Are there any real advantages to a larger 12v replacement battery?

Discussion in 'Gen 3 Prius Main Forum' started by Johnny Cakes, Feb 12, 2018.

  1. Johnny Cakes

    Johnny Cakes Member

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    Since I seem to be in the market for a new battery (I'm the OP in this thread -- Battery toast?), I have been reading the "larger replacement battery" threads and even the "mobility battery" thread.

    I'm not sure what value a larger battery would have in a Prius. I certainly understand the value of a larger battery in a traditional car.

    My understanding is that the Prius 12v battery has no direct role in starting the ICE; the 12v battery is ONLY being drained during ACCESSORY mode or while in OFF mode to keep electronics memory active or for other items (dome light, headlights) that will work in OFF mode.

    Assuming no use of ACCESSORY mode, it seems as if the value of a larger battery is only whatever additional time you may get if you leave lights on while in OFF mode. If you do kill the battery, the proponents of a mobility battery indicate that it "bounces back" better.

    What am I missing?
     
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  2. Rmay635703

    Rmay635703 Active Member

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    If you like running a big amp, a ac inverter or like sitting with the car off listening to music for hours, maybe

    Otherwise besides possibly being a cheaper battery option no real advantage
     
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  3. bisco

    bisco cookie crumbler

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    the only real downside of the oem battery is its inability to recover from deep discharge.
    if you don't drain it by leaving a light on or something, it is perfectly suited for the job.
    i replaced my 2004 in 2012, my 2008 in 2018, and my 2012 is still going strong.
     
  4. Johnny Cakes

    Johnny Cakes Member

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    I got to replace the OEM and will probably go 3rd party vendor. Mostly I'm wondering whether there is any advantage to going larger capacity assuming no use of ACCESSORY mode.
     
  5. bisco

    bisco cookie crumbler

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    what do you mean by larger, optima or similar?
     
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  6. kc410

    kc410 Active Member

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    With no accessory use, there is no advantage to be gained by having a larger capacity 12V battery.
     
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  7. grid

    grid Member

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    There is one reason that I can think of that's crucial, that is if you accidentally leave a light on overnight. If you have parking lights on while engine is on and cut the engine off, the parking lights will go off also. But if you then put the car in ACC (press power button twice without pressing brake pedal down) and press power button to turn car completely off, parking lights comes back on and stays on even if car is completely off. I discovered that by accident one day at work, when work was over and back to the car, saw parking lights on. I started the car with HV battery w/6 bars and when ICE shut off in 3 minutes after cold soak HV battery had 2 bars left.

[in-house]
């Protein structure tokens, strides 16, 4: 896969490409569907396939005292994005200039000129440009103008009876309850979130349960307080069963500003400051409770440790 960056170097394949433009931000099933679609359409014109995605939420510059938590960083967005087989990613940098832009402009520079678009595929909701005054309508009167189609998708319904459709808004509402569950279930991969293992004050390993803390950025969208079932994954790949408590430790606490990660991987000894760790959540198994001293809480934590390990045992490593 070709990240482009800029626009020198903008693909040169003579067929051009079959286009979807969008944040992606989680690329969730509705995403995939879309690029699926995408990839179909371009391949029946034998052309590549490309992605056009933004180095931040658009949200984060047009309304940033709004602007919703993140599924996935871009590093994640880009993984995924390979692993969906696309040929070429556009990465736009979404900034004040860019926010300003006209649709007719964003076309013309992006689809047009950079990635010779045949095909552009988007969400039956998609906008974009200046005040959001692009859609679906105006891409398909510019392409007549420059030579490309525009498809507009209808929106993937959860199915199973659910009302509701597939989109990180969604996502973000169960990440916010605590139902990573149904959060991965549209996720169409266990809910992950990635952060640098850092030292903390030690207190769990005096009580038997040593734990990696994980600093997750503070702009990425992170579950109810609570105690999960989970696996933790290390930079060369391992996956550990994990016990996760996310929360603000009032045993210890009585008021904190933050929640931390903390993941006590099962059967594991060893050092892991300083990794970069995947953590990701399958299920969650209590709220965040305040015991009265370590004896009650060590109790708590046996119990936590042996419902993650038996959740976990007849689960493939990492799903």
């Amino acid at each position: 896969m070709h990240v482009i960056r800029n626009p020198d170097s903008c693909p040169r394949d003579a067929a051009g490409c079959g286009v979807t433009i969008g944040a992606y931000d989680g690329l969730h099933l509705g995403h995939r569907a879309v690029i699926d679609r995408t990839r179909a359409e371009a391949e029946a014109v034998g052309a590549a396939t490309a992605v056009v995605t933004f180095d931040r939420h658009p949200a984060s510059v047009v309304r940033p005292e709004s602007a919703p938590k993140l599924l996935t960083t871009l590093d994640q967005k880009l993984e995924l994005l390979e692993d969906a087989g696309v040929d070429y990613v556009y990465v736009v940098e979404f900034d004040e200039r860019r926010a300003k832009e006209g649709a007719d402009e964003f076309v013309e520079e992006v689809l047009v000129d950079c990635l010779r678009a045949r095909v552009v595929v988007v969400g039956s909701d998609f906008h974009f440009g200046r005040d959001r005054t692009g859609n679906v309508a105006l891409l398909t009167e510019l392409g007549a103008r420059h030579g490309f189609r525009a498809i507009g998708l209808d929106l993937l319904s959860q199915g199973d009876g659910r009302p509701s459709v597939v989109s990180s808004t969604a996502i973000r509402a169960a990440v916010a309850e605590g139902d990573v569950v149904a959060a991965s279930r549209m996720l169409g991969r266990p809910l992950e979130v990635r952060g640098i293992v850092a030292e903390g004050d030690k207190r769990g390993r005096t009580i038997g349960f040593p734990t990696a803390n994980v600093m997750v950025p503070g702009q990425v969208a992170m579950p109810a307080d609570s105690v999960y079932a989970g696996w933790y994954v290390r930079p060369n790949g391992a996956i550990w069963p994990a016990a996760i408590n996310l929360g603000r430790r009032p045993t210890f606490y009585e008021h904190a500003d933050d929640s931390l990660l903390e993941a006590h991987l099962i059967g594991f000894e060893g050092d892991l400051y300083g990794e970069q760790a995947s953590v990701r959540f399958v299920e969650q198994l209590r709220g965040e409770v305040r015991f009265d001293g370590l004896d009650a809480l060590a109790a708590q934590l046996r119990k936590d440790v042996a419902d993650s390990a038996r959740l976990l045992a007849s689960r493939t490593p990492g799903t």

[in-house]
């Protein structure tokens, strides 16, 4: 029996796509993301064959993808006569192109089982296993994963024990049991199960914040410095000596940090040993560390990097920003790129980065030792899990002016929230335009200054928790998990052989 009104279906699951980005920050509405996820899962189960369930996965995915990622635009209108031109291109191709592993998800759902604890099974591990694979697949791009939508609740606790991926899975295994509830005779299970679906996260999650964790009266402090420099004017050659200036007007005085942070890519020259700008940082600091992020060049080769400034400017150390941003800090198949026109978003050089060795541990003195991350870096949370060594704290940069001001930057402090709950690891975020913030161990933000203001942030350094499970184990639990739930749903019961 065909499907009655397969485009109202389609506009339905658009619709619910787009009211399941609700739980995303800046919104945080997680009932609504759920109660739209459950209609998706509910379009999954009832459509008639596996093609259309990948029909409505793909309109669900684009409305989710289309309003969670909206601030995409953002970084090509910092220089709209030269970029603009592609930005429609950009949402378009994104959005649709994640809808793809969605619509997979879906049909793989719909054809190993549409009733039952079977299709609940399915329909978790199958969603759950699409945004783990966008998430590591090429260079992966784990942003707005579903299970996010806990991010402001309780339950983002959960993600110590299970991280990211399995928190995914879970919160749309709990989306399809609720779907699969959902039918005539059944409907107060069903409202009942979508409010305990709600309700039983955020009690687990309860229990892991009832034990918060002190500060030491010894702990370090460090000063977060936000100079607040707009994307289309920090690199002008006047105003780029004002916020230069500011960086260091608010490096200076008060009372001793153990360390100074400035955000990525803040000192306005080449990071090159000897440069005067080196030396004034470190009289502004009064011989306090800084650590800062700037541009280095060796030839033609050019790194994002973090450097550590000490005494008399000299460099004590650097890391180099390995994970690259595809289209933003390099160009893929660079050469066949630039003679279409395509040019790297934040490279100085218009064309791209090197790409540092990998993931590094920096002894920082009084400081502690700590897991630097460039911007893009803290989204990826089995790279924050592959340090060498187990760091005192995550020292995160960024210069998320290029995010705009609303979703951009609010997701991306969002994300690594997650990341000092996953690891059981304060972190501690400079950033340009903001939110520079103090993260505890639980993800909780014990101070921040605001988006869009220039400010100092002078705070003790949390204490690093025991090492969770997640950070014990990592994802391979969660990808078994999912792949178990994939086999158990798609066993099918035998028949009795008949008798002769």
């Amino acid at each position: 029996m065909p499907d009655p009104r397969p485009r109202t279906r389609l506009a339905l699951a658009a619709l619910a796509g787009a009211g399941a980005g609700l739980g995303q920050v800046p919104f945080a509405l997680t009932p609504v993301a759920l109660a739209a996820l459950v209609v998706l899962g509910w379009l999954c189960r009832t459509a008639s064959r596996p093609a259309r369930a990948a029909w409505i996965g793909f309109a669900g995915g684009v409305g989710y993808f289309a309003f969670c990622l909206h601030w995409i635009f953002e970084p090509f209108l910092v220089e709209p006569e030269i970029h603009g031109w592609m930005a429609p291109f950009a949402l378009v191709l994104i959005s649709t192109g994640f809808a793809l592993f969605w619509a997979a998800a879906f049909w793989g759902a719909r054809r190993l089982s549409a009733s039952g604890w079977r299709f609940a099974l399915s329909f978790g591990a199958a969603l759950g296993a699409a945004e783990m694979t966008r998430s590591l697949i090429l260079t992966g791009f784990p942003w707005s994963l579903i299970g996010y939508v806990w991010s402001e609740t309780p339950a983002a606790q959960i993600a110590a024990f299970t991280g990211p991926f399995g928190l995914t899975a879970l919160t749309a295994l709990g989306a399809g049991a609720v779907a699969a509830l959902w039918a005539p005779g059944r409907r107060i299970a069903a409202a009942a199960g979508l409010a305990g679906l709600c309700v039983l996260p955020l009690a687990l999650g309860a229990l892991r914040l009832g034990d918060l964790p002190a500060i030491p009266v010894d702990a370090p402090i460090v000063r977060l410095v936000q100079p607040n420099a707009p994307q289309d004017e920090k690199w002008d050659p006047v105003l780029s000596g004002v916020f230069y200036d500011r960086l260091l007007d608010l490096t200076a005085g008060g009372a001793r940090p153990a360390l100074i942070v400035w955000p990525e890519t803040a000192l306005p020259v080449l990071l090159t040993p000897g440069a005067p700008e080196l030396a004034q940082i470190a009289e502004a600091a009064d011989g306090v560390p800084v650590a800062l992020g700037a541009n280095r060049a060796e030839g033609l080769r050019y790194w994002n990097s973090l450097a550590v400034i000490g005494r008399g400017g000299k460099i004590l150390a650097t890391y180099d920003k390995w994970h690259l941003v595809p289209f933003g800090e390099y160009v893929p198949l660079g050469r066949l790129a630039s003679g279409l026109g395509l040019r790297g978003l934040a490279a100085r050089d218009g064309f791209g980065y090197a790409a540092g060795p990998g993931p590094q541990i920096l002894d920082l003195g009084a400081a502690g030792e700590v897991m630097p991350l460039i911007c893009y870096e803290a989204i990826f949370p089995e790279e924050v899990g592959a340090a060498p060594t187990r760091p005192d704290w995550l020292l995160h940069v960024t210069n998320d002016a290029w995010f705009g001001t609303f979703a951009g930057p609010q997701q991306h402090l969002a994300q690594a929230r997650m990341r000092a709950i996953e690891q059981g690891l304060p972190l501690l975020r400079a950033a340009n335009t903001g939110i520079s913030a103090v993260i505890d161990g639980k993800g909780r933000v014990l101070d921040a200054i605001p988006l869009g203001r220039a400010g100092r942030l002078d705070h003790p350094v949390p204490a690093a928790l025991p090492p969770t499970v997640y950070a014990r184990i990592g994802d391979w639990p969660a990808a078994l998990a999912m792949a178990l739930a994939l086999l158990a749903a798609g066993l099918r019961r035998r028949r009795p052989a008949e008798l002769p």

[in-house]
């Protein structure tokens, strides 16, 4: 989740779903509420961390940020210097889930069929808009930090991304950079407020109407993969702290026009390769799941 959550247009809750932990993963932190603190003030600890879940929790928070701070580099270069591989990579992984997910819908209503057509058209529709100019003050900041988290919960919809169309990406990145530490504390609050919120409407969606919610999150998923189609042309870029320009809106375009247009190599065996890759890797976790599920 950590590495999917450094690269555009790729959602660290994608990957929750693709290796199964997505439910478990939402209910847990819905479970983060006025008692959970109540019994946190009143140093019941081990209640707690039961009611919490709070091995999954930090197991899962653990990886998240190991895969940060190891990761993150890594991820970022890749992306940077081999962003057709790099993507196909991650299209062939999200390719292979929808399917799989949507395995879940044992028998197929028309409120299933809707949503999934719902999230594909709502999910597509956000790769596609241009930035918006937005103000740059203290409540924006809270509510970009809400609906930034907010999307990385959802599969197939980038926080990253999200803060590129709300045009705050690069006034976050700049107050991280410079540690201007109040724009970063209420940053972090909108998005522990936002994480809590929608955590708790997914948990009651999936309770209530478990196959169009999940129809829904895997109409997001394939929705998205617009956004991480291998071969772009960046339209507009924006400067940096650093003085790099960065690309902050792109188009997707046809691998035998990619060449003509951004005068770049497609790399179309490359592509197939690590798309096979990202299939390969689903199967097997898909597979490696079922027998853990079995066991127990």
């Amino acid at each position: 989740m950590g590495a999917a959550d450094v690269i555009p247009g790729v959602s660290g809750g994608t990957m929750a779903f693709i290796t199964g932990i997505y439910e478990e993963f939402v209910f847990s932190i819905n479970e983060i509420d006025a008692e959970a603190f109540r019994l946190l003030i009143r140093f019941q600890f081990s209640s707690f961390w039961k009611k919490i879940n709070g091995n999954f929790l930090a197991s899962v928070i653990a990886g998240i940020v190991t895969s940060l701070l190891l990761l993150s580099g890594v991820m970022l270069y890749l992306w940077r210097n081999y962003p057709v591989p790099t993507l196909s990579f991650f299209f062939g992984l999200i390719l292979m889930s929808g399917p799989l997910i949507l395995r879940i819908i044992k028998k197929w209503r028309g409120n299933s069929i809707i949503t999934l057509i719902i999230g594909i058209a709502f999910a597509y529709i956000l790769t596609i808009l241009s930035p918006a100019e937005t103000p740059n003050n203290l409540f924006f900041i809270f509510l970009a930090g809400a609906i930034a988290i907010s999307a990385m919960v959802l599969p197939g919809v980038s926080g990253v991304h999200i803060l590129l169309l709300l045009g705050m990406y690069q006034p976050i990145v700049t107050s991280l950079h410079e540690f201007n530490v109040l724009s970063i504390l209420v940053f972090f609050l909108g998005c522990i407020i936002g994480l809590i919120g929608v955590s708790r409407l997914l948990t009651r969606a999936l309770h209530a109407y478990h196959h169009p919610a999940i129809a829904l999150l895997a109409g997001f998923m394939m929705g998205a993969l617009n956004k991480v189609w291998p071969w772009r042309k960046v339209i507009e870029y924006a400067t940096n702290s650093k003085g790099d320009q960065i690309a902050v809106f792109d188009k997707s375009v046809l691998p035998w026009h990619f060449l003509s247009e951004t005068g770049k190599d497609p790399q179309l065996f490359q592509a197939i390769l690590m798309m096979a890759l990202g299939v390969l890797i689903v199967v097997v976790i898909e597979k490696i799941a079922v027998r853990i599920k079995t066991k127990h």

Had the battery been ginormous, I would have not lost 4 bars.
     
  8. Johnny Cakes

    Johnny Cakes Member

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    Yep, greater reserve capacity. Obviously CCA is irrelevant for a Prius. I saw many threads about using a battery with a greater RC than the OEM battery but wasn't sure of the advantage, except for accidentally leaving lights on. Sounds like there really is no advantage other than that. I thank everyone for helping me with my due diligence on this purchase. :)
     
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  9. David Beale

    David Beale Senior Member

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    A higher A-Hr capacity battery will survive longer with the car sitting unused. It will also benefit from lower percent discharge each night. That -might- lengthen its' life. Any lead acid battery will suffer from discharges below some percent of its' capacity. If you start with a higher capacity battery you discharge less of its' capacity each night on a percent basis. For example, assume your car's parasitic load discharges the battery 2 A-Hr each night. For the stock battery this would be about 5% of capacity. If you replaced the stock battery with a 50 A-Hr one, that 2 A-Hr would be 4% of capacity. If you went on vacation and left the car at the airport for, say, 2 weeks, the stock battery would discharge about 73% whereas the 50 A-Hr one would discharge about 48%. The stock battery would suffer some damage or loss of life whereas the 50 A-Hr replacement might not.

    It gets worse. All the above assumes the battery gets fully charged when the car is driven. This is often not the case. Pearl S' battery often runs at 70% charge, maybe even less, due to short trips.